sat 15/08/2020

Tehran Taboo review - transgressive animation | reviews, news & interviews

Tehran Taboo review - transgressive animation

Tehran Taboo review - transgressive animation

Rotoscoping gives startling picture of life in the Iranian capital, not least its repressions

'Tehran Taboo': the bleak morning light of neo-realism

For all the bleakness of its subject matter, there’s considerable exhilaration to Ali Soozandeh’s animation feature Tehran Taboo. That’s due, in part, to the film’s breaking of many of the official “rules” of Iranian society, the myths of the theocracy that can’t, and don’t conform with the realities of human life. But there’s something wider as well, almost Dickensian, as the director presents his varied cast as players in a big city drama in which the Iranian capital itself becomes a protagonist, an entity bubbling with life, most of it “not conforming to Islamic virtues”.

But what otherwise might end up as a piece of dark realism, thanks to its technique becomes a varied and somehow irrepressible viewing experience. The film’s use of rotoscoping – it was shot by Austrian cinematographer Martin Gschlacht, who filmed live images that were redrawn by computer animation into visual forms – gives it a remarkable fluidity and lightness. It also has the undoubted advantage, for a film made in Europe by a longterm exile form Iran, of giving its participants anonymity; location shooting in Tehran would clearly have been impossible, but the drawn street scenes we see here are a creative reinterpretation that absorbs us no less.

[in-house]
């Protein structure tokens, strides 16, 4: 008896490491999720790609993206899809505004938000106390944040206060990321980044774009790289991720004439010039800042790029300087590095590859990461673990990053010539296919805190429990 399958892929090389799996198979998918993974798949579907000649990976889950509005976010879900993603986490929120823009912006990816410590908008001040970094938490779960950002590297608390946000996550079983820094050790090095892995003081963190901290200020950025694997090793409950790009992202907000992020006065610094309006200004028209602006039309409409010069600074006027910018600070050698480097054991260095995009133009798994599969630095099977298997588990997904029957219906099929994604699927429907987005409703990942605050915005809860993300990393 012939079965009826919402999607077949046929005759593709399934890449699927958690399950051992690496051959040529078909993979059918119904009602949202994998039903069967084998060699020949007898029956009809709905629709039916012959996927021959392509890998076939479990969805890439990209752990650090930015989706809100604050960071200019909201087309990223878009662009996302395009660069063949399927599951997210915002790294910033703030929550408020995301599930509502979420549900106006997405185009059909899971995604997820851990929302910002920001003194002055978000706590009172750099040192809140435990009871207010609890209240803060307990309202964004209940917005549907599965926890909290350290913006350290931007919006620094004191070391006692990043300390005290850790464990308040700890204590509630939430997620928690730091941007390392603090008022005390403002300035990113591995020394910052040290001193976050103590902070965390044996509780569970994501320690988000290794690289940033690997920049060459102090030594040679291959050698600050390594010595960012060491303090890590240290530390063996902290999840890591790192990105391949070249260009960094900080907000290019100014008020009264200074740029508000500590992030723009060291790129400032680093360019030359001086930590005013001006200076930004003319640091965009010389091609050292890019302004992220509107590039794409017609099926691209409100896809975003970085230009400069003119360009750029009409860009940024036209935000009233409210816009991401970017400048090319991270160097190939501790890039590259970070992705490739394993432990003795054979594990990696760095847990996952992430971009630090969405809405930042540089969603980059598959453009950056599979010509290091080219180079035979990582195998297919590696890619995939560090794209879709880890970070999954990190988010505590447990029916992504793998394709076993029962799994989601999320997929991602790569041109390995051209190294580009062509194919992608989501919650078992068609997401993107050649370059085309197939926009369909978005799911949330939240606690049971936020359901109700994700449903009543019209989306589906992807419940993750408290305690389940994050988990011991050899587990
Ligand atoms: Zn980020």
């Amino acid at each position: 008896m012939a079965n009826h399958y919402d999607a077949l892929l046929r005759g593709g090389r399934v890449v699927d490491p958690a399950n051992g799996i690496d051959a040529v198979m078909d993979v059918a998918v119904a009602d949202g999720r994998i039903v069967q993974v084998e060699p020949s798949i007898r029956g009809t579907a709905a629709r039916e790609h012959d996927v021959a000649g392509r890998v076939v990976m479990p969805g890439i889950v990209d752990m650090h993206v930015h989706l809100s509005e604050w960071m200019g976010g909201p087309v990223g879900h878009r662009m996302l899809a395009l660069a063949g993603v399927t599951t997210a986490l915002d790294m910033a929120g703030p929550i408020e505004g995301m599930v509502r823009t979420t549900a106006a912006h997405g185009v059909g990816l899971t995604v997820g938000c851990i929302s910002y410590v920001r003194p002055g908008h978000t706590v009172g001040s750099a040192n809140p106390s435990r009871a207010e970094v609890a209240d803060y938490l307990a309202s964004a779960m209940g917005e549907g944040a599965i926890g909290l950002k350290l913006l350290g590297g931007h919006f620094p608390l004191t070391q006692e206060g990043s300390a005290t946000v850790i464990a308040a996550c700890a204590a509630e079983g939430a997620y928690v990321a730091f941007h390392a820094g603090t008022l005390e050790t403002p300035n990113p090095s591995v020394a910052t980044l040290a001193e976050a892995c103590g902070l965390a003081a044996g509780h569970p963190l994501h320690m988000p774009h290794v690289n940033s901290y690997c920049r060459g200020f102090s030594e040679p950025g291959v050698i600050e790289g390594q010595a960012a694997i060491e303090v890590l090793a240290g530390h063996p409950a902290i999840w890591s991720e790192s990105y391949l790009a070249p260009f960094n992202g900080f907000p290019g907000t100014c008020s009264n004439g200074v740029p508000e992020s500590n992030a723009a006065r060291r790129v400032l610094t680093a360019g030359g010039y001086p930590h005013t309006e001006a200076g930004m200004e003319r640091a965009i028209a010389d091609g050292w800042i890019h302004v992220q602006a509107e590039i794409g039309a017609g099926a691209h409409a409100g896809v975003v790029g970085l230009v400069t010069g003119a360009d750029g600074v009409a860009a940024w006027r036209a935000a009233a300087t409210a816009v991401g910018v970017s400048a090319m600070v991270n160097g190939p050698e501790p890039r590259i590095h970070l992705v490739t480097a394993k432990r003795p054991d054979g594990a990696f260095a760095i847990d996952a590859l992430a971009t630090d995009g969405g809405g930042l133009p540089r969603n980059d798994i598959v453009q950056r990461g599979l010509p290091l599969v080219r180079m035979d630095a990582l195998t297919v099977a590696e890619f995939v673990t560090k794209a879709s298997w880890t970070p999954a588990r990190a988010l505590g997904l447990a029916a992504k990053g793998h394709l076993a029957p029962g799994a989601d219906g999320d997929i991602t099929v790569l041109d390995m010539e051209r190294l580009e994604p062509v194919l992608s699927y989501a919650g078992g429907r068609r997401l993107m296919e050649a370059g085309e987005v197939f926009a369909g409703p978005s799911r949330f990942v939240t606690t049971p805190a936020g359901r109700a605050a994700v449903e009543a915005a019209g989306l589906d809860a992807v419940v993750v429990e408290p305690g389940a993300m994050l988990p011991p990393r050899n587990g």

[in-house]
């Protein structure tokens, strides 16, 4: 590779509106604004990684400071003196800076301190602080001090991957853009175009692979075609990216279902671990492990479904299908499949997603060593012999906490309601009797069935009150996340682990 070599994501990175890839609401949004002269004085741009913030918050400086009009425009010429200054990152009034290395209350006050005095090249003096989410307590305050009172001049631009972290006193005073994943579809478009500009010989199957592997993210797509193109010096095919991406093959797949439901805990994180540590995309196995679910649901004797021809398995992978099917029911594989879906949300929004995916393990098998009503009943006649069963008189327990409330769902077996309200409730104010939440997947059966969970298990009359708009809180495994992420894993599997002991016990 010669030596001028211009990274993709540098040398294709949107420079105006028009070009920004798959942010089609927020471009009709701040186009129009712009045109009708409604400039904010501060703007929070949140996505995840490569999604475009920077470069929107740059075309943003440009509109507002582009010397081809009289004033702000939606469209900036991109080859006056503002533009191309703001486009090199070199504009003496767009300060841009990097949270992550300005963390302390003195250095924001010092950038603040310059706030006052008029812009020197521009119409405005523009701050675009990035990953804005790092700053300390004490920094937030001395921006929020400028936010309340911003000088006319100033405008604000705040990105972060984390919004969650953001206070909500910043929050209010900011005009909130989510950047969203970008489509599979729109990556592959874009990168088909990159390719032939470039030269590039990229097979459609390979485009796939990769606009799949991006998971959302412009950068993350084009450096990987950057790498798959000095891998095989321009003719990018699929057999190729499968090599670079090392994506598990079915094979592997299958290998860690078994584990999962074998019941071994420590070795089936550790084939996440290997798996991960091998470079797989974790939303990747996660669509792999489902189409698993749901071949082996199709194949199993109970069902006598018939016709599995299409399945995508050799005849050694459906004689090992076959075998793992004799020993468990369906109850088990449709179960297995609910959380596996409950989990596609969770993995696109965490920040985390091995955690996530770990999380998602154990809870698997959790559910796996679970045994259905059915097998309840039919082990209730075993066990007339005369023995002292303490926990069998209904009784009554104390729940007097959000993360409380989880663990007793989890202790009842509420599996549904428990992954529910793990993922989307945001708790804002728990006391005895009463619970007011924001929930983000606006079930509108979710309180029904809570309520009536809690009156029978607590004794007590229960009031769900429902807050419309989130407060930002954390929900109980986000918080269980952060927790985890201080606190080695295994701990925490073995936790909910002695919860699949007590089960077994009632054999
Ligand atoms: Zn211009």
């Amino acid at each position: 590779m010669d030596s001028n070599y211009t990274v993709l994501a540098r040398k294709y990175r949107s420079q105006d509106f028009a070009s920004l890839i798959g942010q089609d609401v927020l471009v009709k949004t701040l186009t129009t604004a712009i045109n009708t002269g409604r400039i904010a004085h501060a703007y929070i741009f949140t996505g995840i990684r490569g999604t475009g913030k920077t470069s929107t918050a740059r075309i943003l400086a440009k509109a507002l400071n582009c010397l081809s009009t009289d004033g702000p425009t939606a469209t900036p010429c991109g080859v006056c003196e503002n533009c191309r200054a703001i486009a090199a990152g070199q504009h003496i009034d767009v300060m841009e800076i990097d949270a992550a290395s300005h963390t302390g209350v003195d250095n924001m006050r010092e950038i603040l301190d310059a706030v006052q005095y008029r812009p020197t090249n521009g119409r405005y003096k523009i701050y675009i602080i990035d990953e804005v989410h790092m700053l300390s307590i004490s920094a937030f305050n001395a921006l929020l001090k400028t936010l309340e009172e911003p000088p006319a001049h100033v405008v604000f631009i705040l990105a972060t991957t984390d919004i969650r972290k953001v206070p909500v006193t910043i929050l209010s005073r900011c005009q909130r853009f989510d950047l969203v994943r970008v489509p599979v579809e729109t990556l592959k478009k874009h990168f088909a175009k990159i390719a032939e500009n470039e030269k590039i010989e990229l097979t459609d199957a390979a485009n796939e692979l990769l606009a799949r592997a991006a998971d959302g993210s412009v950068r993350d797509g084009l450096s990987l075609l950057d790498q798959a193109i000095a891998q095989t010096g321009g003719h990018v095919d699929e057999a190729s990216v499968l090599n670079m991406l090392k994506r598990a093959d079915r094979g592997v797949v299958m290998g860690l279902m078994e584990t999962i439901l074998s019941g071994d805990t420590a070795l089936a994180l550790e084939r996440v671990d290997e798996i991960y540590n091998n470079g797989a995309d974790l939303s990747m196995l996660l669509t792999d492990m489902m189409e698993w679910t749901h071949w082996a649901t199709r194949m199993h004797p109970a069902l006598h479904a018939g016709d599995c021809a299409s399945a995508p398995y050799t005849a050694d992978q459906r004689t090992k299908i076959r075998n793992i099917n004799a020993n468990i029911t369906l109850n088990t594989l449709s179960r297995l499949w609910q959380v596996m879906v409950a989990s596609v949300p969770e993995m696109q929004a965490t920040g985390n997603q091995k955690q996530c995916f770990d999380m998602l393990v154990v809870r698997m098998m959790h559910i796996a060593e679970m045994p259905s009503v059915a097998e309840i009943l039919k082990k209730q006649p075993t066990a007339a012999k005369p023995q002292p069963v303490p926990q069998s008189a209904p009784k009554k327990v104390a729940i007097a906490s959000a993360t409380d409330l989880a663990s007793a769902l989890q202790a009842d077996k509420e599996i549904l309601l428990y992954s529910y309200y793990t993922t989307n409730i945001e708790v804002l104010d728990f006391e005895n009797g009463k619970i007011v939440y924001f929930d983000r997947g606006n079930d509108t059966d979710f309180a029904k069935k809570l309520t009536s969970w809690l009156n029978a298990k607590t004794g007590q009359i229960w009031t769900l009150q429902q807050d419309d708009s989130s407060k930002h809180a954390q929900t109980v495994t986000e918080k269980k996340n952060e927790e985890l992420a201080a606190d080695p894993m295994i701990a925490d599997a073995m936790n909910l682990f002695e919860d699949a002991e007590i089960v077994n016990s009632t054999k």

The immediate consolation that 'Tehran Taboo' offers is aesthetic

Animation also surely offers a different level of engagement for viewers than strict realism; while the result is not exactly sanitised, it certainly has us perceiving what we see – which is frequently difficult or painful material – in a different light, though critique is never lost. A decade ago, Marjane Satrapi and Vincent Paronnaud’s Persepolis gave a somewhat similar glimpse into an earlier generation of Iranian society, while this summer Nora Twomey’s The Breadwinner revealed the oppressions of a girl’s life in Taliban-controlled Kabul.

Soozandeh’s opening scene certainly gives a hint of what is to come, as we witness a taxi-driver bargain with his passenger for sex, the difference here being that the prostitute concerned, Pari (Elmira Rafizadeh), has her five-year-old son, Elias, in the back seat, a (literally) mute  witness to everything going on around him. Then, their business bathetically underway, the driver catches sight of his daughter walking with a man he doesn’t know, and launches into a tirade at her lack of respect for the codes of society.TT-Pari and Elias in a Car with the JudgeThat hypocrisy, covering the male half of the population and its almost total control over women’s lives, is indicative. Pari has a drug-addict husband in prison, but her divorce can’t proceed until he signs the papers. Her appeal to a Revolutionary Court judge is met with the counter proposal that she become his concubine, and he sets her up in an apartment (pictured above, the judge, Pari, Elias). The neighbours there are a respectable family – though there’s male hypocrisy there, too – and a friendship grows between Pari and Sara (Zara Amir Ebrahimi), the daughter-in-law of the house, while Elias comes to feel at home in both apartments.